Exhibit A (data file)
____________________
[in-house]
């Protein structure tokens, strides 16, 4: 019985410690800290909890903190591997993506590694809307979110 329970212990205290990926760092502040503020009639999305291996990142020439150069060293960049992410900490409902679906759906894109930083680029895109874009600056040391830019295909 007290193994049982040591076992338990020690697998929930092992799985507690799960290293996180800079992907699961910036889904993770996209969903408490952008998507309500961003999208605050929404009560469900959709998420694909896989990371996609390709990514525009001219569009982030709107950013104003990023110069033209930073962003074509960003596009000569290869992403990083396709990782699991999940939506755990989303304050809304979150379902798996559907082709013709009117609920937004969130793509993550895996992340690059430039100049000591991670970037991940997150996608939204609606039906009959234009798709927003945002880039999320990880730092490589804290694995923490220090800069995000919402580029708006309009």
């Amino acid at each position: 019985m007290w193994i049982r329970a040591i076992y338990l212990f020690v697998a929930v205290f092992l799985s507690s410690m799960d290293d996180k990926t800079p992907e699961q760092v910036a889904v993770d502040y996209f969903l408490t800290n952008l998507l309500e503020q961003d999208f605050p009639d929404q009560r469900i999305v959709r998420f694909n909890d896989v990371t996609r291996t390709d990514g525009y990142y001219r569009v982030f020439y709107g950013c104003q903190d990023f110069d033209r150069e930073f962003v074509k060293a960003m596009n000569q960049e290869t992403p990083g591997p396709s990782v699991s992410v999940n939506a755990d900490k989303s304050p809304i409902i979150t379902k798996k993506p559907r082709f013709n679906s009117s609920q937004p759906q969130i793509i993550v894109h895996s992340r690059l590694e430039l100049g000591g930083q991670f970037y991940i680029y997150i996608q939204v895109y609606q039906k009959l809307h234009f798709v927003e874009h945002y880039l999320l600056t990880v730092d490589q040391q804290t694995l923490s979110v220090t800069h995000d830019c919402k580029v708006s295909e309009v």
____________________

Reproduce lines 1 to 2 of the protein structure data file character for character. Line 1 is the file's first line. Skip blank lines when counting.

[in-house]
């Protein structure tokens, strides 16, 4: 019985410690800290909890903190591997993506590694809307979110 329970212990205290990926760092502040503020009639999305291996990142020439150069060293960049992410900490409902679906759906894109930083680029895109874009600056040391830019295909 007290193994049982040591076992338990020690697998929930092992799985507690799960290293996180800079992907699961910036889904993770996209969903408490952008998507309500961003999208605050929404009560469900959709998420694909896989990371996609390709990514525009001219569009982030709107950013104003990023110069033209930073962003074509960003596009000569290869992403990083396709990782699991999940939506755990989303304050809304979150379902798996559907082709013709009117609920937004969130793509993550895996992340690059430039100049000591991670970037991940997150996608939204609606039906009959234009798709927003945002880039999320990880730092490589804290694995923490220090800069995000919402580029708006309009």